By Brett Richman, MHWOW Program Manager
Every year for the past 50+ years, people around the world come together to celebrate Earth Day. This years’ theme is Restore Our Earth, and one of the five focus areas is ‘Food and Environment’ through a campaign called Foodprints for the Future that explores the impact of making more environmentally conscious food choices. I wanted to explore the connection between Earth Day and the Jewish principle of Tikkun Olam (repair the world) in relation to food sustainability. I sat down for a chat with Jessica Herrmann, Moishe House’s Director of Jewish Service Learning, to hear how MHWOW hosts can reimagine their Jewish identity with service learning and honor Earth Day throughout the month of April with MHWOW programs!
What is the relationship between service learning and Judaism?
Service learning is a way to bring Judaism to life. And when I say service learning, I like to think primarily about a service learning cycle. Service learning is a bit of education, an act of direct service or volunteering, and then a moment of reflection. One of my favorite quotes of all time is from Rabbi Mordecai Kaplan, who says a theology is not a plan for social action, it is just a way of preaching and praying, it’s a menu without the meal. I like the last part of that quote the best because I love food. And so if I’m imagining going to my favorite restaurant and I look at the menu, I know what I’m going to order, I picture what it’s going to taste like and I feel excited. But if I learned I was just looking at the menu and they’re not going to give me the meal, I’d be let down. This is how I look at Judaism, if you study it and you do the rituals, you’re reading the menu. The service learning component puts our Jewish values in practice and feels like eating the meal!
How does direct service impact a community?
Maslow says you have a hierarchy of needs and that you need to have your basic needs met before you can do anything. The direct service component is meeting the needs of the people in the community. Providing them with food, water, shelter, and education, before doing other things. I would add that service is a two-way street. Through direct service, you not only impact the community that you’re serving alongside, but the people who are doing the service, too. Direct service is impacting the community by building true partnerships and relationships between community members who normally wouldn’t be having a conversation, wouldn’t be learning each other’s stories, and wouldn’t be sharing a meal together.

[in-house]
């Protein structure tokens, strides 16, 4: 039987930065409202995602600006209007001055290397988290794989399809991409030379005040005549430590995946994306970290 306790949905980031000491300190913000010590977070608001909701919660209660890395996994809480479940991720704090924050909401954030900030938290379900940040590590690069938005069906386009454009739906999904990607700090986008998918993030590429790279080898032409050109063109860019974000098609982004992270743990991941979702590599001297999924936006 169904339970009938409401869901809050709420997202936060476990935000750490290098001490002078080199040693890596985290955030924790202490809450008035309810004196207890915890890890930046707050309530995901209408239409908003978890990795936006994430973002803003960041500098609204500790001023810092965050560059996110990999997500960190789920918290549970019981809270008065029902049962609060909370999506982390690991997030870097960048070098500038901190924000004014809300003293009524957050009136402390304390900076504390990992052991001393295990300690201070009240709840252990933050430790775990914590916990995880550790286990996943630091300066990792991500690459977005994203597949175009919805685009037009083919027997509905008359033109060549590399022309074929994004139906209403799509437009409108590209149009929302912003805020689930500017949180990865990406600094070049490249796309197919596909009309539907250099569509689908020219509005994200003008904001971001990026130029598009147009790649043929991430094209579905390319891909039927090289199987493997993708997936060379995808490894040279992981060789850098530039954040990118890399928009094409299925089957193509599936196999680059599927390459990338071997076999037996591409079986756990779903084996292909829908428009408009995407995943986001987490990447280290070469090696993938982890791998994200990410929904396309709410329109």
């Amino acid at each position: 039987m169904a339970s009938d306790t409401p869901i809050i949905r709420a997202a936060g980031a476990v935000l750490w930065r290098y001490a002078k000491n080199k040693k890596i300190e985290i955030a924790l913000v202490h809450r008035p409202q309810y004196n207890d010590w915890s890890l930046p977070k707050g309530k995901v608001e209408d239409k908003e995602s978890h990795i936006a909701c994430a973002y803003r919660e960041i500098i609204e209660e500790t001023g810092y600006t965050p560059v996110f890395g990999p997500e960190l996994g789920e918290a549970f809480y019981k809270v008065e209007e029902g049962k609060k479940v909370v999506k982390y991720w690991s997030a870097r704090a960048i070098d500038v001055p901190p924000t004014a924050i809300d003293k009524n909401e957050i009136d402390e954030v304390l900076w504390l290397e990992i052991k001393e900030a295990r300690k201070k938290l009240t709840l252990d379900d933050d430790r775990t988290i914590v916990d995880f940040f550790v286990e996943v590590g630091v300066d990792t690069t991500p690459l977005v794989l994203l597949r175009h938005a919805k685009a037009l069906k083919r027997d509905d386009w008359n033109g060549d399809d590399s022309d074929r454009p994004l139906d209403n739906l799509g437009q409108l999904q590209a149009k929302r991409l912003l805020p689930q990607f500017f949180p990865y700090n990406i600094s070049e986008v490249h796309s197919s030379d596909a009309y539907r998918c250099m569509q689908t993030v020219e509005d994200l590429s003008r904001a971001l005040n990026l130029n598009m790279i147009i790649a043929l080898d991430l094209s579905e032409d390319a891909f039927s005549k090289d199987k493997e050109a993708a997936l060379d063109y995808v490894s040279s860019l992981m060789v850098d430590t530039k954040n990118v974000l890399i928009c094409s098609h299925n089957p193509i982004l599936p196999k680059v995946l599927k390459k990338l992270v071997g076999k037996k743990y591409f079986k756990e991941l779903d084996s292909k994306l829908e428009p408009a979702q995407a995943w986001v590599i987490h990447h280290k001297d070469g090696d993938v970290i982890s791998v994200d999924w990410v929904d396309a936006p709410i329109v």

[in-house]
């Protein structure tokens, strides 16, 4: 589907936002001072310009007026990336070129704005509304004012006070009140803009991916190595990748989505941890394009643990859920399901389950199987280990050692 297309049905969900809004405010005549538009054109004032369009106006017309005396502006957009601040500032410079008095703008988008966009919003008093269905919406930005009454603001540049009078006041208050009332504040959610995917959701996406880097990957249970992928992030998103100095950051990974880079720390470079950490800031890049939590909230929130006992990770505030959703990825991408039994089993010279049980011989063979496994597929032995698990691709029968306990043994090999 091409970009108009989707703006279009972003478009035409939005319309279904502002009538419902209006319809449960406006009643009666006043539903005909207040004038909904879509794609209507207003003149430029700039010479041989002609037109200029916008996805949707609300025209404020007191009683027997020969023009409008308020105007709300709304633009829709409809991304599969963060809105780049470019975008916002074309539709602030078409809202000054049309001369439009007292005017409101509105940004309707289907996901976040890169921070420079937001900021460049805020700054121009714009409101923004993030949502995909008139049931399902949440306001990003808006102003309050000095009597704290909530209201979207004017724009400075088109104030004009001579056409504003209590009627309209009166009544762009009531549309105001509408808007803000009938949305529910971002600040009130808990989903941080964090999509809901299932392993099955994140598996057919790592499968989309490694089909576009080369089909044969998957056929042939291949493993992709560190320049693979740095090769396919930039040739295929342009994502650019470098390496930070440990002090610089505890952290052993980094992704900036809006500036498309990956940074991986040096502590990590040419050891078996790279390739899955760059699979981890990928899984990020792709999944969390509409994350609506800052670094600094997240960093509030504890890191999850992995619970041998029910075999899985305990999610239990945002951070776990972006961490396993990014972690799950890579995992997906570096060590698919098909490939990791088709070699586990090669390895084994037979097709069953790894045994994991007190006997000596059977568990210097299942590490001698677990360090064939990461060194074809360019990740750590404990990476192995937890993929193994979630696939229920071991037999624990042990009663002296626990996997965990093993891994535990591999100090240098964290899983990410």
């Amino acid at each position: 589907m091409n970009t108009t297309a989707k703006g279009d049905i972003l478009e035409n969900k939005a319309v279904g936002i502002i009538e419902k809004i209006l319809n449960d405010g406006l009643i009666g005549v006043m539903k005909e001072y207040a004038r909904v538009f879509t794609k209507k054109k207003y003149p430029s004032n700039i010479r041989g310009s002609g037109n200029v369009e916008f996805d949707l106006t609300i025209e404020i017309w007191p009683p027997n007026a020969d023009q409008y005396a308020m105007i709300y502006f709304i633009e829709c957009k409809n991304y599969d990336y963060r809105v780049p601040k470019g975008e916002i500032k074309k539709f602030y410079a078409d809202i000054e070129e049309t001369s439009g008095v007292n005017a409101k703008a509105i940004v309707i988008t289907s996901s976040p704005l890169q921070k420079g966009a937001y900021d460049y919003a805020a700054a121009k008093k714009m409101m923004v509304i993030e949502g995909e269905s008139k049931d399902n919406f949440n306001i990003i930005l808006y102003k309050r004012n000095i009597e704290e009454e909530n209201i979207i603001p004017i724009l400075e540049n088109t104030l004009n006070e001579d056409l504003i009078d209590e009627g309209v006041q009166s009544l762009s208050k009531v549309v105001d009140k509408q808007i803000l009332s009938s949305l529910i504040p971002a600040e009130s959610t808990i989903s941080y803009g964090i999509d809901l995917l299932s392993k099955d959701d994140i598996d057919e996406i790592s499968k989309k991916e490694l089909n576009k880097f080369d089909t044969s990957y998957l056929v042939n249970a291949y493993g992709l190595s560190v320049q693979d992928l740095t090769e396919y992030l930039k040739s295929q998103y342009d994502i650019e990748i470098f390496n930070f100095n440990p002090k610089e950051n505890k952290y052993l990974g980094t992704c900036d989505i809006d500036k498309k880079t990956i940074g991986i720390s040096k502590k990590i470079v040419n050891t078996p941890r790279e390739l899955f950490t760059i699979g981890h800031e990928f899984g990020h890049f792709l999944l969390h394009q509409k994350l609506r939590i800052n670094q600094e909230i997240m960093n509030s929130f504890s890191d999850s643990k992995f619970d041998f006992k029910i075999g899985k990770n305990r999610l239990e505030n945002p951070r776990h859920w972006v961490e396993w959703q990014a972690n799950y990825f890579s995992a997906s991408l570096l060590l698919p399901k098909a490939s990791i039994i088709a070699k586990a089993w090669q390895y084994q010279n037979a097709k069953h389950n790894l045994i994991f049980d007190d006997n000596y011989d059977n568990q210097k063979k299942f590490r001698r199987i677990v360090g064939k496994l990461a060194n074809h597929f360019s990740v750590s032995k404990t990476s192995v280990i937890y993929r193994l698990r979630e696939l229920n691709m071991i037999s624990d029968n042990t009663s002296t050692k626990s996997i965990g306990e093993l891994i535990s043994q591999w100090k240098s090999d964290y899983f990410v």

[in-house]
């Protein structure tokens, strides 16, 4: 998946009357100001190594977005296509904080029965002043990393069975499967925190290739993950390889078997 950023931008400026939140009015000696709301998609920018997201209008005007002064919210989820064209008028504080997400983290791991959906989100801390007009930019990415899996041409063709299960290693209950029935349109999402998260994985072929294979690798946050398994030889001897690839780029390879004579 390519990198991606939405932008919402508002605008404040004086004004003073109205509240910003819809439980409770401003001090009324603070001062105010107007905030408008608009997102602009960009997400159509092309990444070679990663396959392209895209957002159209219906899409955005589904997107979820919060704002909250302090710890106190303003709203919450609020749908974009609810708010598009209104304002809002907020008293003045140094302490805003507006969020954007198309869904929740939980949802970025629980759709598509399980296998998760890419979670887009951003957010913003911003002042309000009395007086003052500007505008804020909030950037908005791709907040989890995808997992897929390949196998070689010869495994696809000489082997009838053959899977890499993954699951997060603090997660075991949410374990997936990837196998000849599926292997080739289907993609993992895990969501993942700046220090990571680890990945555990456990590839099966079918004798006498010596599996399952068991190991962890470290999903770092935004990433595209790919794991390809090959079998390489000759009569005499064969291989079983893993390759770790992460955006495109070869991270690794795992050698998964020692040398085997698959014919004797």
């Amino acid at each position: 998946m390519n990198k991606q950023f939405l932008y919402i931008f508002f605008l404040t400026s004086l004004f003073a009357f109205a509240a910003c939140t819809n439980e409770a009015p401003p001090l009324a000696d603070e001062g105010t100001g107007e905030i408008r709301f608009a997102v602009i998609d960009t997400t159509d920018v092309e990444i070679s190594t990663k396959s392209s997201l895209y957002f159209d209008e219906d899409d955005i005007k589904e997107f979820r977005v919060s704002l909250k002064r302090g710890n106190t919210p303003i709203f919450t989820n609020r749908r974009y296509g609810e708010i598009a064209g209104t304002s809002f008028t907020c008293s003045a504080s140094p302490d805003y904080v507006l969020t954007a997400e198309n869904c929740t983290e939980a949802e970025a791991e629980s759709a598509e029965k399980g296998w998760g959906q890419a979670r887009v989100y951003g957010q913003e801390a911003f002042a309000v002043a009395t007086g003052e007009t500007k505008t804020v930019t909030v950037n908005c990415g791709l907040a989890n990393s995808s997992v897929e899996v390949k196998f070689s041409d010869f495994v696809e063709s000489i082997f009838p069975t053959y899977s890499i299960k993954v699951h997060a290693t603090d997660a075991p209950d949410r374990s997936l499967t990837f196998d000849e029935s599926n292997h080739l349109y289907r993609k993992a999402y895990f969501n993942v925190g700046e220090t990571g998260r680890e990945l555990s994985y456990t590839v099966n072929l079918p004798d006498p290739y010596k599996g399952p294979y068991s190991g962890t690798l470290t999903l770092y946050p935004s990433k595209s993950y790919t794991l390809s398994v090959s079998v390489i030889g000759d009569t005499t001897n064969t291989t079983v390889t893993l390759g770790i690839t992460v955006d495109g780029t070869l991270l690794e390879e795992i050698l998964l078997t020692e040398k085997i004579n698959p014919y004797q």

Why should we care about food sustainability?
Thinking about it in a Jewish context, I’m thinking of L’dor V’dor (from generation to generation). The generation before us wanted to preserve the planet so that we could have everything, and looking to the next generation we need to make sure we are leaving some sort of planet and environment behind for them. I would say in general about food sustainability, that we have so much food waste, particularly in North America, and that we also don’t have equitable access to food. Thinking about how we could reduce our food waste so we don’t deplete our resources before the next generation is here is critical, but so is increasing equitable access to food for folks who don’t have that right now and likely won’t for years to come if we don’t help.
How can MHWOW hosts incorporate food sustainability into their programming through the lens of Tikkun Olam?
I talked about the service learning cycle before. There are different elements to it, right? Some of it might be that direct service. If you are going out and volunteering with your community garden, or just learning the stories of who’s at that community, who it serves. Or if you’re focusing more on the educational piece of gathering together and learning about what issues facing your community around food. Or combining them both. Something like a compost workshop, or learning how to cook with your food scraps. If you want to do it in the simplest way possible, I would say, how do you use your purchasing power? What food are you buying for this program and can you get them through restaurants or markets that practice sustainability?
Earth Day is a great opportunity to do direct service in your community through a local food pantry, urban garden, or another avenue. Are you hosting a Tikkun Olam Earth Day program this month? Let us know about it and be sure to tag us on Facebook and Instagram @moishehouse.